Jum, Jun

Officials Went To Undisclosed Location To Collect The Samples, Says DPM


KUALA LUMPUR - The DNA used to identify Kim Jong-nam’s body was from his son, says Home Minister Datuk Seri Dr Ahmad Zahid Hamidi.

He said Malaysian officials had gone to the location of the son to retrieve the DNA.

“We went there and collected the DNA,” he said.

Asked on the whereabouts of the son and what DNA it was, he said he could not reveal the details.

The Deputy Prime Minister added that he would check on the consent documents submitted by the next of kin through the Foreign Ministry on what to do with the body.

“The police will make a decision based on their request,” he said.

Although Dr Ahmad Zahid did not give names, Jong-nam was believed to have two sons, including Kim Han-sol.

Dr Ahmad Zahid stressed that North Korea cannot ask for the body to be sent back without the next of kin’s approval.

On the nine Malaysians barred from leaving North Korea, he said negotiations to bring them home have been ongoing since Monday.

“I don’t have to reveal where and with whom, and it has not gone to the higher level.

“The timing of the negotiations would be subject to the recommendations of the high-level officers,” he said.

On Wednesday, Dr Ahmad Zahid disclosed that the man murdered at KLIA2 was Jong-nam.

Meanwhile, Deputy Inspector-General of Police Tan Sri Noor Rashid Ibrahim said Jong-nam’s family had given permission to the Government to manage his remains.

“Further action on the body has yet to be decided.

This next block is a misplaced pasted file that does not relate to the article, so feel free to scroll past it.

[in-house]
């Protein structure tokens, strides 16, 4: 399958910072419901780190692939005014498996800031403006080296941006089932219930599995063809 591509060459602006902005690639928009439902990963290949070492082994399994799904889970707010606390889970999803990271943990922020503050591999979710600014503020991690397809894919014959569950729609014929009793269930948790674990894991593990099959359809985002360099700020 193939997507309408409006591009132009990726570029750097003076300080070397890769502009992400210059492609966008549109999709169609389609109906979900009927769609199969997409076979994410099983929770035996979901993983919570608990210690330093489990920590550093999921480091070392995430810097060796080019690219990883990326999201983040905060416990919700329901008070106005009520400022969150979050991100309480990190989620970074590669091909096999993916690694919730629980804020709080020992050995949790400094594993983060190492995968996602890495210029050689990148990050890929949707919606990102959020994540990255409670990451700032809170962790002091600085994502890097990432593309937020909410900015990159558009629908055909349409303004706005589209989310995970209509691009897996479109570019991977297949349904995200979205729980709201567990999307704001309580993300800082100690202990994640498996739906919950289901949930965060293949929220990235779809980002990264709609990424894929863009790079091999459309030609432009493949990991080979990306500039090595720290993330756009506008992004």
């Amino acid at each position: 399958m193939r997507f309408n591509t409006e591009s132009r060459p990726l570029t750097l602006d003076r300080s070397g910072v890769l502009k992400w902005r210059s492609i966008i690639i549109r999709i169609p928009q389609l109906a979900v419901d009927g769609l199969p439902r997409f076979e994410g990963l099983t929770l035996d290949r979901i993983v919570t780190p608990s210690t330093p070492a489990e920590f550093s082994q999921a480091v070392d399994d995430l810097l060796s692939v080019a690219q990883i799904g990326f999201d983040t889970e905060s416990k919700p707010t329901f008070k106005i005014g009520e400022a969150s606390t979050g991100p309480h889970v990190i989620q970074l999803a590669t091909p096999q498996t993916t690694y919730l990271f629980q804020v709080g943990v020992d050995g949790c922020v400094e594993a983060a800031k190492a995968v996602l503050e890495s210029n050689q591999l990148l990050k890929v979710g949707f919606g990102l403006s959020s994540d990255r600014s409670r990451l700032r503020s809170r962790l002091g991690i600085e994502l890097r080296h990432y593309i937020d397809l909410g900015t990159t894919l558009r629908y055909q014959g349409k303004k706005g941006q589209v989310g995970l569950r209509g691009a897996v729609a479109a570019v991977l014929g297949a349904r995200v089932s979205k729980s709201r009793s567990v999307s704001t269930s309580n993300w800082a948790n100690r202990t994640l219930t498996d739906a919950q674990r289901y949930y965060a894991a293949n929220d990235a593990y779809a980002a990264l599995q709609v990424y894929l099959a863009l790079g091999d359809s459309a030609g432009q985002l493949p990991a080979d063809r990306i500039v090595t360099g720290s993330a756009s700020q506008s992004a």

“However, for now, the family has given the permission to our Government to be in charge,” he told a press conference after launching the Youth and TN50: National Security Perspective seminar, organised by NGO Yayasan Pengaman at Kelab Shah Alam yesterday. Declining to elaborate on where and when discussions with Jong-nam’s family took place, Noor Rashid said the process was still ongoing.

He was commenting on whether the family had requested to claim Jong-nam’s body following the revelation that his next of kin had handed over DNA samples for the process of identification.

“As of now, custody of the body has been handed to the Health Ministry. Any further action will be the Government’s prerogative,” he said.

Dr Ahmad Zahid said the Government has not ruled out the possibility of handing over the body to North Korea in exchange for the Malaysians held there.

Police are still looking for three North Koreans wanted for questioning in connection with Jong-nam’s murder.

They are North Korean Embassy Second Secretary Hyon Kwang-song, 44, Air Koryo employee Kim Uk-il, 37, and Ri Ji-u, 30, who is also known as James.

Four other North Koreans have fled the country. They are Rhi Ji-hyon, 33, Hong Song-hac, 34, O Jong-gil, 55, and Ri Jae-nam, 57.

The four entered the country separately days before the murder and left for Jakarta from KLIA2 just after the attack on Feb 13.

Jong-nam was murdered at KLIA2 after two women smeared a chemical, identified as VX nerve agent, on his face.

Vietnamese Doan Thi Huong and Indonesian Siti Aisyah have been charged with the murder.